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#263Tech: What is Cyber-Terrorism?

According to the U.S. Federal Bureau of Investigation, cyber-terrorism is any “premeditated, politically motivated attack against information, computer systems, computer programs, and data which results in violence against non-combatant targets by sub-national groups or clandestine agents.”

The North Atlantic Treaty Organization (NATO), for example, has defined cyber-terrorism as “a cyberattack using or exploiting computer or communication networks to cause sufficient destruction or disruption to generate fear or to intimidate a society into an ideological goal.”

Like any other continent across the globe, Africa is also a victim of cyber-terror attacks which once saw an airport in Rwanda going under siege after some hackers managed to gain access into the airport’s traffic control systems. Nigeria is still under the same predicament as the government still struggles to curb Boko Haram attacks. South Africa is one other country which experiences its own cuber-terrors fulled by racial posts on social media which turn to physical confrontations in the end.

Like any other Cyber Offender, Cyber Terrorist hide their identities as well.

Unlike a nuisance virus or computer attack that results in a denial of service (DoS), the FBI defines a cyber-terrorist attack as explicitly designed to cause physical harm to individuals. According to the U.S. Commission of Critical Infrastructure Protection, possible cyber-terrorist targets include the banking industry, military installations, power plants, air traffic control centers and water systems. However, there is no current consensus between various governments and the information security community on what qualifies as an act of cyber-terrorism.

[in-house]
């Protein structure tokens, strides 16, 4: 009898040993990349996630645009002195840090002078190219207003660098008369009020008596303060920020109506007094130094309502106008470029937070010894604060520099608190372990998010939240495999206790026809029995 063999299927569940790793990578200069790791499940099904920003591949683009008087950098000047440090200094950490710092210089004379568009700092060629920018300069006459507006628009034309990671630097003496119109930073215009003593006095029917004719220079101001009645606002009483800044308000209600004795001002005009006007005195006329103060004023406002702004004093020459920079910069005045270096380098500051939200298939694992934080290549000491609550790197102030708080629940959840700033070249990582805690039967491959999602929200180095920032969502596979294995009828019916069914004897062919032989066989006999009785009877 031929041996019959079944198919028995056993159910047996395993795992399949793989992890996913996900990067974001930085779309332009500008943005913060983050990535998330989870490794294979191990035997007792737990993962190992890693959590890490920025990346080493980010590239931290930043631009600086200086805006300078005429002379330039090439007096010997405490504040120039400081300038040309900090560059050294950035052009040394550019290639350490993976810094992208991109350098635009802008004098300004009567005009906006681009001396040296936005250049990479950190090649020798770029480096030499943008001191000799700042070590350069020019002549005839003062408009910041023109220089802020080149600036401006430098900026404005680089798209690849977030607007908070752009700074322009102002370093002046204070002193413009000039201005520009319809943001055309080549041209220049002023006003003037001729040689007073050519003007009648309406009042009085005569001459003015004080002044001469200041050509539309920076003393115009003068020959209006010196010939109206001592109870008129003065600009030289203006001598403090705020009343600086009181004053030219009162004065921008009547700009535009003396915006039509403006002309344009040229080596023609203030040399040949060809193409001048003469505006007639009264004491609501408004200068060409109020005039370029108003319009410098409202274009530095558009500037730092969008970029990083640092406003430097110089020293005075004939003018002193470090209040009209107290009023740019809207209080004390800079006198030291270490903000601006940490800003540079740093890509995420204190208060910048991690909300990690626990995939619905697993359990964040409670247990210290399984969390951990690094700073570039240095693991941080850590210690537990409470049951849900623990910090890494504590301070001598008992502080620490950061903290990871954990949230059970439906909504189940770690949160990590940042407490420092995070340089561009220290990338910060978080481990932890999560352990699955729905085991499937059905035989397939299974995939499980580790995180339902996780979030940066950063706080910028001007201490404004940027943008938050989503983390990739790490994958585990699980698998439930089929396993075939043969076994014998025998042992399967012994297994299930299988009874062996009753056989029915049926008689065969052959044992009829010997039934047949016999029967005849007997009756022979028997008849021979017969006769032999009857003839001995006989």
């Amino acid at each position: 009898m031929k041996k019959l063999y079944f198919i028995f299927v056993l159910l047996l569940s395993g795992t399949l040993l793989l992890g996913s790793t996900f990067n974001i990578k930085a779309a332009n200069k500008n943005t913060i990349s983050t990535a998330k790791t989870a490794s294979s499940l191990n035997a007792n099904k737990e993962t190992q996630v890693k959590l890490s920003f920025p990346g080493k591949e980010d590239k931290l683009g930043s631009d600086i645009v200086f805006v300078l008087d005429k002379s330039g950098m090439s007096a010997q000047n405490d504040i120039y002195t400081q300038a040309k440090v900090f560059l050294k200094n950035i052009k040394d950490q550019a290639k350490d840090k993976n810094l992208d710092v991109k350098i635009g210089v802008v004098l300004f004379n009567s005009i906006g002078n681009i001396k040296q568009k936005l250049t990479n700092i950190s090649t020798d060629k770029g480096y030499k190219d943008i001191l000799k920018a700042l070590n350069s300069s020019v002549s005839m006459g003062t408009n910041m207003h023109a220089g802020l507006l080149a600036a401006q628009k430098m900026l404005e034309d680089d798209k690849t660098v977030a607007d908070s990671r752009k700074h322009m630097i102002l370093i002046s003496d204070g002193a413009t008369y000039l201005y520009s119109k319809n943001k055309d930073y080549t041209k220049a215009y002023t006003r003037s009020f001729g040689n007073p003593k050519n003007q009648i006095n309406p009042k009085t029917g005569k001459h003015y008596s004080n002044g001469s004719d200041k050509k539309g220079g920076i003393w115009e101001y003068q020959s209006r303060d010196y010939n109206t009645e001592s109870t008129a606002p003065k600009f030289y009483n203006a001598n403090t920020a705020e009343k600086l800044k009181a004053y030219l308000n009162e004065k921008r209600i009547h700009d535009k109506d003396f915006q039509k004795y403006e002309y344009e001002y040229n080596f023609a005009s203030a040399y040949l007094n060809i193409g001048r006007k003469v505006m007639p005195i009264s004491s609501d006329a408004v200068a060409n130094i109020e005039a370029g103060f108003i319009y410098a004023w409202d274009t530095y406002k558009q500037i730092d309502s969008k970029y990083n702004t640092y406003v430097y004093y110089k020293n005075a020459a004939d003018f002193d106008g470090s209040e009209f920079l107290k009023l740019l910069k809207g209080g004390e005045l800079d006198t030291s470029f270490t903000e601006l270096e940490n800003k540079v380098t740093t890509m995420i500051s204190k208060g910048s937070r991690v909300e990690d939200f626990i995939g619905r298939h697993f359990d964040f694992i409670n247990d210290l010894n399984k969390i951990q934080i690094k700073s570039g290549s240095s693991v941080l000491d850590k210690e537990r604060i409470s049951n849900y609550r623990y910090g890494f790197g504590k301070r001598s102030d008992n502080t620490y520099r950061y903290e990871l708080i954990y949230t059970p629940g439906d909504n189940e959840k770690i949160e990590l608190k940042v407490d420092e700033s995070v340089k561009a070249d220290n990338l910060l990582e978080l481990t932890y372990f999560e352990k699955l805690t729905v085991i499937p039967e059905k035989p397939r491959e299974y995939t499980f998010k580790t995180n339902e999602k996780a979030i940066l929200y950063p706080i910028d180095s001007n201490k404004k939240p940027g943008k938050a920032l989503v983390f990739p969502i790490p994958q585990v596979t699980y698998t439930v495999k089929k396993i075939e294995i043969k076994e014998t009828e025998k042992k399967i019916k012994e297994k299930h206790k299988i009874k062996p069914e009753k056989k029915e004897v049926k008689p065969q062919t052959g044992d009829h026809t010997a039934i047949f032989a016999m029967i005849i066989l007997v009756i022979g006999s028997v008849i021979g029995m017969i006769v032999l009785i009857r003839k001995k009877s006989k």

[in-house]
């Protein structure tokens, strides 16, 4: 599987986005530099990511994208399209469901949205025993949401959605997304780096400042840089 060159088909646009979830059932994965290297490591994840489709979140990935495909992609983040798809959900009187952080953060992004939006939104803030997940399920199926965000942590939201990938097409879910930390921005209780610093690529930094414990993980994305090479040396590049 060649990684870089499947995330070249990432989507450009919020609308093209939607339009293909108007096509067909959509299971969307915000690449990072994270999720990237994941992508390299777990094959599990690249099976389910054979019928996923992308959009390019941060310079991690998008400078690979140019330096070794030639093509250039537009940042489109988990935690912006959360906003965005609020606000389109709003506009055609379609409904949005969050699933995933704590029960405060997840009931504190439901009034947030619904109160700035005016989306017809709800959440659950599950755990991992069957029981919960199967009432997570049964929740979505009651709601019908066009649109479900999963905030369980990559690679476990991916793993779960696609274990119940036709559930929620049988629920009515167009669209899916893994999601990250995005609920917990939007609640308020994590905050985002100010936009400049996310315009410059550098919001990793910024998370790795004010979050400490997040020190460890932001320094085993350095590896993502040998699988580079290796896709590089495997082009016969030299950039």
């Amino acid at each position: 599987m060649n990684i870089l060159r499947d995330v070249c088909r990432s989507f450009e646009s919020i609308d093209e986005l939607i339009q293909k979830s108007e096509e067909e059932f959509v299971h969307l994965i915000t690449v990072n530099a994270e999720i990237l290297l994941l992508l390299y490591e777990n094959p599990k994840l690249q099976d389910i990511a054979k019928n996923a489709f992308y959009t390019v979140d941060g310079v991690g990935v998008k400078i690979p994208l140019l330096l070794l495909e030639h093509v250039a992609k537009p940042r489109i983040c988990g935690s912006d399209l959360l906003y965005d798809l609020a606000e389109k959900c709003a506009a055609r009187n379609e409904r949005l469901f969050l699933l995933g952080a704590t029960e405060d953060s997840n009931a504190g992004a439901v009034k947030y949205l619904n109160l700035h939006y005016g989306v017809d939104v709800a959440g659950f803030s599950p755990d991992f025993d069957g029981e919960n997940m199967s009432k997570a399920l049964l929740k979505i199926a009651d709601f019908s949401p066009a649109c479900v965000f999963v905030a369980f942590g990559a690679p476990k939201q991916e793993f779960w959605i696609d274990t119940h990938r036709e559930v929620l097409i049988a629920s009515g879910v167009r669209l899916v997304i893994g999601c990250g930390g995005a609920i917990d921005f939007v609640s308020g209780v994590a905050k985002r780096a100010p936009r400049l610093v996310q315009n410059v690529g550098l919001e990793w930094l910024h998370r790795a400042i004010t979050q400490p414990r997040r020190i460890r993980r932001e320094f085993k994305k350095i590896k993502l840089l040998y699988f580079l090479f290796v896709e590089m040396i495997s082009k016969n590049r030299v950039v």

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While the FBI defines cyber-terrorism narrowly, excluding all but the most egregious attacks, other organizations and experts suggest that many less harmful attacks can also be considered to be acts of cyber-terrorism, as long as the attacks are intended to be disruptive or to further the attackers’ political stance.

In some cases, the differentiation between cyberterrorism attacks and more ordinary cybercrime activity lies in the intention: the primary motivation for cyberterrorism attacks is to disrupt or harm the victims, even if the attacks do not result in physical harm or cause extreme financial harm.

Examples of Cyberterrorism

Acts of cyber-terrorism can be carried out over private computer servers, against devices and networks visible through the public internet as well as against secured government networks or other restricted networks. Hackers who break into computer systems can introduce viruses to vulnerable networks, deface websites, launch denial-of-service attacks and/or make terroristic threats electronically.

Examples of cyberterrorism include:

  • Global terror networks disrupting major websites to create public nuisances/inconveniences or to stop traffic to websites that publish content the hackers disagree with.
  • International cyberterrorists accessing and disabling or modifying the signals that control military technology.
  • Cyber-terrorists targeting critical infrastructure systems, for example, to disable a water treatment plant, cause a regional power outage, or disrupt a pipeline, oil refinery or fracking operation. This type of cyber-attack could disrupt major cities, cause a public health crisis, endanger the public safety of millions of people as well as cause massive panic and fatalities.
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Shingie Lev Muringi is a Technology Analyst & Digital Media Strategist by profession. He is a qualified Cisco Certified Network Engineer & a BTech. E-Commerce alumni with the Harare Institute of Technology. Shingie is a very passionate technology enthusiast who is driven by a burning desire to be a leading strategist in this digital revolution era where every organization needs to impress the paradigm shift with urgency. He has previously worked for TN Holdings, Steward Bank, Econet Wireless - Ecocash and TechnoMag before joining 263Chat as a Journalist

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